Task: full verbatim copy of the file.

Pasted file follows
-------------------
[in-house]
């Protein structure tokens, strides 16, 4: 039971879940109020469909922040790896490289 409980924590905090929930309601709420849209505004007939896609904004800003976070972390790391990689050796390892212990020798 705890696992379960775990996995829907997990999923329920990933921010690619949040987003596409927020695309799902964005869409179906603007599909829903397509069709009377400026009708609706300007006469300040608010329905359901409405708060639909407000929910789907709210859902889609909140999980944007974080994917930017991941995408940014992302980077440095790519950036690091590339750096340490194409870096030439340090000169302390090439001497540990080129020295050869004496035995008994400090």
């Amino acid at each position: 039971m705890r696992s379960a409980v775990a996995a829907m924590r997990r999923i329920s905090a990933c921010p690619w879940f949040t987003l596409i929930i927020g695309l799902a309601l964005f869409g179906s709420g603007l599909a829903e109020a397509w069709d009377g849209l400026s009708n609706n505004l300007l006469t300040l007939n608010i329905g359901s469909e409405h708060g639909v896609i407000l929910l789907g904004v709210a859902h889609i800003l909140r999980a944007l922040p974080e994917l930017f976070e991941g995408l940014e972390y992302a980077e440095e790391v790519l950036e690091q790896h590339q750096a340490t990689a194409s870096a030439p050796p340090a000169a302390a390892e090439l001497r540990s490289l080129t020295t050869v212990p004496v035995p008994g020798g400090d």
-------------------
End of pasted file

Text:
[in-house]
């Protein structure tokens, strides 16, 4: 039971879940109020469909922040790896490289 409980924590905090929930309601709420849209505004007939896609904004800003976070972390790391990689050796390892212990020798 705890696992379960775990996995829907997990999923329920990933921010690619949040987003596409927020695309799902964005869409179906603007599909829903397509069709009377400026009708609706300007006469300040608010329905359901409405708060639909407000929910789907709210859902889609909140999980944007974080994917930017991941995408940014992302980077440095790519950036690091590339750096340490194409870096030439340090000169302390090439001497540990080129020295050869004496035995008994400090």
């Amino acid at each position: 039971m705890r696992s379960a409980v775990a996995a829907m924590r997990r999923i329920s905090a990933c921010p690619w879940f949040t987003l596409i929930i927020g695309l799902a309601l964005f869409g179906s709420g603007l599909a829903e109020a397509w069709d009377g849209l400026s009708n609706n505004l300007l006469t300040l007939n608010i329905g359901s469909e409405h708060g639909v896609i407000l929910l789907g904004v709210a859902h889609i800003l909140r999980a944007l922040p974080e994917l930017f976070e991941g995408l940014e972390y992302a980077e440095e790391v790519l950036e690091q790896h590339q750096a340490t990689a194409s870096a030439p050796p340090a000169a302390a390892e090439l001497r540990s490289l080129t020295t050869v212990p004496v035995p008994g020798g400090d």